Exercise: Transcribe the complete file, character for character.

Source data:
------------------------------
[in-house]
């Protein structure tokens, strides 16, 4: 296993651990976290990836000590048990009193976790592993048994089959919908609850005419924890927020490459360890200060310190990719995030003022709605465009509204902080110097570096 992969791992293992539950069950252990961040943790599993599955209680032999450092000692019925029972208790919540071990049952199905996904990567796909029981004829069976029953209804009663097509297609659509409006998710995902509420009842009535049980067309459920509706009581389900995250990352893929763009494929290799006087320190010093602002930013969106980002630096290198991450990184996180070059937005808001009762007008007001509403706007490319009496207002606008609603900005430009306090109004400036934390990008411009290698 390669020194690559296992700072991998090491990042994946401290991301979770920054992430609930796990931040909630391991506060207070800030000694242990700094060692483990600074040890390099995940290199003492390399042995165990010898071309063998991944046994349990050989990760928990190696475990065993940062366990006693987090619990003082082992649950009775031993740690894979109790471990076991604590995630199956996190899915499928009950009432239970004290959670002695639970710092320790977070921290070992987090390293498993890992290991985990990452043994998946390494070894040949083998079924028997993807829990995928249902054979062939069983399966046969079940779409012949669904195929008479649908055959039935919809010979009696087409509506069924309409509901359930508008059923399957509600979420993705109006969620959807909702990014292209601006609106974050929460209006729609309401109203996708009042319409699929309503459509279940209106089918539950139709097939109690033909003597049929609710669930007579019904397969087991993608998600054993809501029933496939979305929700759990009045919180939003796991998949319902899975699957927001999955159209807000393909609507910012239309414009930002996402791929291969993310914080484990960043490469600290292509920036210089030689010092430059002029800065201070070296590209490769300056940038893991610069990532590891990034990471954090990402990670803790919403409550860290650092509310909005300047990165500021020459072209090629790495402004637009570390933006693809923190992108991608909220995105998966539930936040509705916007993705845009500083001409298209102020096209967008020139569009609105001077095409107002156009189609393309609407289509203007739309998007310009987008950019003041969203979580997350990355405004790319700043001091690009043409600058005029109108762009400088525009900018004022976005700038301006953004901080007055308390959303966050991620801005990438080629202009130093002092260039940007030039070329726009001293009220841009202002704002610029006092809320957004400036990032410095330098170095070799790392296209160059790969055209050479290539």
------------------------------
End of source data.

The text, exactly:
[in-house]
């Protein structure tokens, strides 16, 4: 296993651990976290990836000590048990009193976790592993048994089959919908609850005419924890927020490459360890200060310190990719995030003022709605465009509204902080110097570096 992969791992293992539950069950252990961040943790599993599955209680032999450092000692019925029972208790919540071990049952199905996904990567796909029981004829069976029953209804009663097509297609659509409006998710995902509420009842009535049980067309459920509706009581389900995250990352893929763009494929290799006087320190010093602002930013969106980002630096290198991450990184996180070059937005808001009762007008007001509403706007490319009496207002606008609603900005430009306090109004400036934390990008411009290698 390669020194690559296992700072991998090491990042994946401290991301979770920054992430609930796990931040909630391991506060207070800030000694242990700094060692483990600074040890390099995940290199003492390399042995165990010898071309063998991944046994349990050989990760928990190696475990065993940062366990006693987090619990003082082992649950009775031993740690894979109790471990076991604590995630199956996190899915499928009950009432239970004290959670002695639970710092320790977070921290070992987090390293498993890992290991985990990452043994998946390494070894040949083998079924028997993807829990995928249902054979062939069983399966046969079940779409012949669904195929008479649908055959039935919809010979009696087409509506069924309409509901359930508008059923399957509600979420993705109006969620959807909702990014292209601006609106974050929460209006729609309401109203996708009042319409699929309503459509279940209106089918539950139709097939109690033909003597049929609710669930007579019904397969087991993608998600054993809501029933496939979305929700759990009045919180939003796991998949319902899975699957927001999955159209807000393909609507910012239309414009930002996402791929291969993310914080484990960043490469600290292509920036210089030689010092430059002029800065201070070296590209490769300056940038893991610069990532590891990034990471954090990402990670803790919403409550860290650092509310909005300047990165500021020459072209090629790495402004637009570390933006693809923190992108991608909220995105998966539930936040509705916007993705845009500083001409298209102020096209967008020139569009609105001077095409107002156009189609393309609407289509203007739309998007310009987008950019003041969203979580997350990355405004790319700043001091690009043409600058005029109108762009400088525009900018004022976005700038301006953004901080007055308390959303966050991620801005990438080629202009130093002092260039940007030039070329726009001293009220841009202002704002610029006092809320957004400036990032410095330098170095070799790392296209160059790969055209050479290539």